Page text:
“We don’t sign superstars, we make them” – Arsene Wenger, 2007.
In recent decades, Arsenal have been at their most successful when creating superstars rather than “going big” in the transfer market.
Under George Graham the team was built on youth team graduates – the likes of Tony Adams, Rocky Rocastle, Michael Thomas, Paul Davis & Paul Merson – alongside journeymen Englishmen bought from the likes of Stoke City, Wimbledon, Watford, Leicester City and Crystal Palace.
And the success of the Wenger era is built on buying the likes of Patrick Vieira, Emmanuel Petit, Freddie Ljungberg, Nicolas Anelka, Thierry Henry, Kolo Toure, Lauren, Gilberto Silva and more.
This summer, Arsenal have refrained from bringing in well established senior pros and focused more on younger, hungrier talent.
No Willian, David Luiz or Stephan Lichsteiner bought in on the cheap. No big Pierre-Emerick Aubameyang, Mesut Ozil, Nicolas Pepe Thomas Partey, or Alexandre Lacazette.
Takehiro Tomiyasu became the clubs 6th major signing of the summer, joining the club on deadline.
Signed from Bologna and just 22-years-old, he is the exact profile of all the other signings this year – young enough to have potential, old enough to have experience, and making a step-up from lesser club.
Tomiyasu has been joined by Ben White (23), Aaron Ramsdale (23), Martin Odegaard (22), Albert Sambi Lokonga (21) and Nuno Taveras (21).
These were added to an existing young core that includes Kieran Tierney (currently 24), Gabriel (23), Emile Smith Rowe (21), Bukayo Saka (19) and Gabriel Martinelli (21).
Every players signed was aged between 21 & 23. If Gary Neville thinks Arsenal’s transfer strategy is “a little bit all over the place” then it probably explains why he has failed as manager.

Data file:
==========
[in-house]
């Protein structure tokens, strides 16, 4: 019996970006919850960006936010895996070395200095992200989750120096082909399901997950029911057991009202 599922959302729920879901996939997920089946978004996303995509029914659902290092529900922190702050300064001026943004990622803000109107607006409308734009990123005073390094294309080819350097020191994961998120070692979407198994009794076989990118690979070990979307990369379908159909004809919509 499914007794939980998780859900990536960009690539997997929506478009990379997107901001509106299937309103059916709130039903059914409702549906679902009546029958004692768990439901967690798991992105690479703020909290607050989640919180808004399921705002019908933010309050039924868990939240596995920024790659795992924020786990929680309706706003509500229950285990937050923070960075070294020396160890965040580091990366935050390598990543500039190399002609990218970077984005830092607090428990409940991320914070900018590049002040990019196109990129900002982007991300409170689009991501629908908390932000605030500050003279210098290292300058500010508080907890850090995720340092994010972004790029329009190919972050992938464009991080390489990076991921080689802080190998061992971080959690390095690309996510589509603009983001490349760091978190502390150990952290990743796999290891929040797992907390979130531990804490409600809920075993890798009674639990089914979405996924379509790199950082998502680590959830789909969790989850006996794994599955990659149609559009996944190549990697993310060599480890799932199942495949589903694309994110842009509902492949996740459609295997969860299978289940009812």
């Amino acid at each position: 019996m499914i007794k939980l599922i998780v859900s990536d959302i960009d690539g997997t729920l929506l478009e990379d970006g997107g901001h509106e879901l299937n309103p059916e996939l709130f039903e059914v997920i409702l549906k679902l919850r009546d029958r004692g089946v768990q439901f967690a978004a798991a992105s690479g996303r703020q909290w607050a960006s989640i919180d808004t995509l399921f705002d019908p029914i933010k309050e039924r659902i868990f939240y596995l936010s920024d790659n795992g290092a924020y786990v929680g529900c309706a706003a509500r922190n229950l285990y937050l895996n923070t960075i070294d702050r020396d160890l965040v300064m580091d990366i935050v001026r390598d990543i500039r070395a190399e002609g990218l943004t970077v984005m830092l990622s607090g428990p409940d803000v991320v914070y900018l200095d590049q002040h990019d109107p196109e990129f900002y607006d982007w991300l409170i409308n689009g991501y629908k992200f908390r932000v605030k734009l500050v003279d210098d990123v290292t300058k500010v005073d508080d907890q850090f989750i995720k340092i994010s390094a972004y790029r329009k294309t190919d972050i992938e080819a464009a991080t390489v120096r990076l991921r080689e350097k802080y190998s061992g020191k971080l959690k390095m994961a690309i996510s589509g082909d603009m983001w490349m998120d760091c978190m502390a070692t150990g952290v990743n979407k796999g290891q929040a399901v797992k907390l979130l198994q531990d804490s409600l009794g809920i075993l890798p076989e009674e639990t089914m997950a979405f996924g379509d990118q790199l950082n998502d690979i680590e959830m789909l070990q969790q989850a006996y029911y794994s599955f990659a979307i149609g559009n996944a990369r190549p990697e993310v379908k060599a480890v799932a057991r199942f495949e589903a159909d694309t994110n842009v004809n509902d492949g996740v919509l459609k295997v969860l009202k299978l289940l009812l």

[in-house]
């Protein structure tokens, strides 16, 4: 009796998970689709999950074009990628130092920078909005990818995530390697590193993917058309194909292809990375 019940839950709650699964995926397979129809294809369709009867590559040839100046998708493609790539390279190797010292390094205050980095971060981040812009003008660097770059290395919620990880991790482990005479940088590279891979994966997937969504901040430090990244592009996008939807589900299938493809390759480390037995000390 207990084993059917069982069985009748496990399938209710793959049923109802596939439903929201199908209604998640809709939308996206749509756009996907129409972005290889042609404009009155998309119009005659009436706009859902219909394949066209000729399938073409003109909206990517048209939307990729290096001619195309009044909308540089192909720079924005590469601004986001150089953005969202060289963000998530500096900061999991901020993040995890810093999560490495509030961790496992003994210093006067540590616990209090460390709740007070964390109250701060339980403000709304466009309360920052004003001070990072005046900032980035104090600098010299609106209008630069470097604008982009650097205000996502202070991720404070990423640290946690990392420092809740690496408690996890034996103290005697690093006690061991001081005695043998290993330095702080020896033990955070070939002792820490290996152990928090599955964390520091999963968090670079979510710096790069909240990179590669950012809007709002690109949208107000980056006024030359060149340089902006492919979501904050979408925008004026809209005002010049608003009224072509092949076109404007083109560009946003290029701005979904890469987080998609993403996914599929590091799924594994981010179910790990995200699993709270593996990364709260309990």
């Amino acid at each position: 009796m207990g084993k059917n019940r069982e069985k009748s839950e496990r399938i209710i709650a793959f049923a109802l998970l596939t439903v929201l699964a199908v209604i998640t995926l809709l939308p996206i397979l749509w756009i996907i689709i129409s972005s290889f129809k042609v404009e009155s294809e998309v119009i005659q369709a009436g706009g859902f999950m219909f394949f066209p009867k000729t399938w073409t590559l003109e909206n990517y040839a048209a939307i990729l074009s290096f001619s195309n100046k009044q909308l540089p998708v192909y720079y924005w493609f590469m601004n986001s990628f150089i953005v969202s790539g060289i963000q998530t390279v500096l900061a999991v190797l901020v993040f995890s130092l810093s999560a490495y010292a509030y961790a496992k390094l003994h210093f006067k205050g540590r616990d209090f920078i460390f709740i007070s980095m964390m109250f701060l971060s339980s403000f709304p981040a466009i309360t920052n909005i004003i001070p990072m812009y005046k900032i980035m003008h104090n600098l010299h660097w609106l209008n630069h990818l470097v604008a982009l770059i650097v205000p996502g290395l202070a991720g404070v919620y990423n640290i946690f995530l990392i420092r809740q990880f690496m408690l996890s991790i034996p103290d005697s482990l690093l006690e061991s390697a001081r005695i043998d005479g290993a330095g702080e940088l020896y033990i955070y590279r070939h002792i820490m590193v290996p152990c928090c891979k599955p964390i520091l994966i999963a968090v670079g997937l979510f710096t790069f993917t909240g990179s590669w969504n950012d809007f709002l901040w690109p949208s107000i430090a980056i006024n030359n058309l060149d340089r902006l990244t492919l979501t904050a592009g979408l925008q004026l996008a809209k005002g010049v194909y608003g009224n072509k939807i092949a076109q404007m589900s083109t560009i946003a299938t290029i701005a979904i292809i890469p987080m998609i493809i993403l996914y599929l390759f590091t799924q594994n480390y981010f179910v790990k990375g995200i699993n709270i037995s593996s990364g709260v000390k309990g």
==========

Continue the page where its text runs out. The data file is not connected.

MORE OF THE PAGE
As always with Arsenal, there are some fans that have criticised this strategy.
They have complained that Arsenal have not added any senior quality. That we should have been focusing on established players aged between 28-30.
Focusing more on senior players has been our strategy in recent years.
“Short term fixes” is what I call them.
Bringing in senior players on big money to help us in the short term. It has failed, cost us a lot of money and actually made us worse.
The age profile of Arsenal’s first team squad makes interesting reading:
The 27 players in the squad have an average age of 24.5 years old.
We have added the talented younger players to go alongside more experienced players – 11 of the squad are 26 and over.
The likes of Aubameyang, Lacazette, Partey, Pepe, Xhaka and Leno will have a huge role to play showing leadership and experience (a debate for another day).
Mixed in with the 11 aged 26 and over, another 9 are over 21 with the remaining 7 being under 21.
It should be a squad with enough experience and quality to finish top 6 this season. It is also a squad youthful enough that it will grow and improve as we seek a return to the top 4.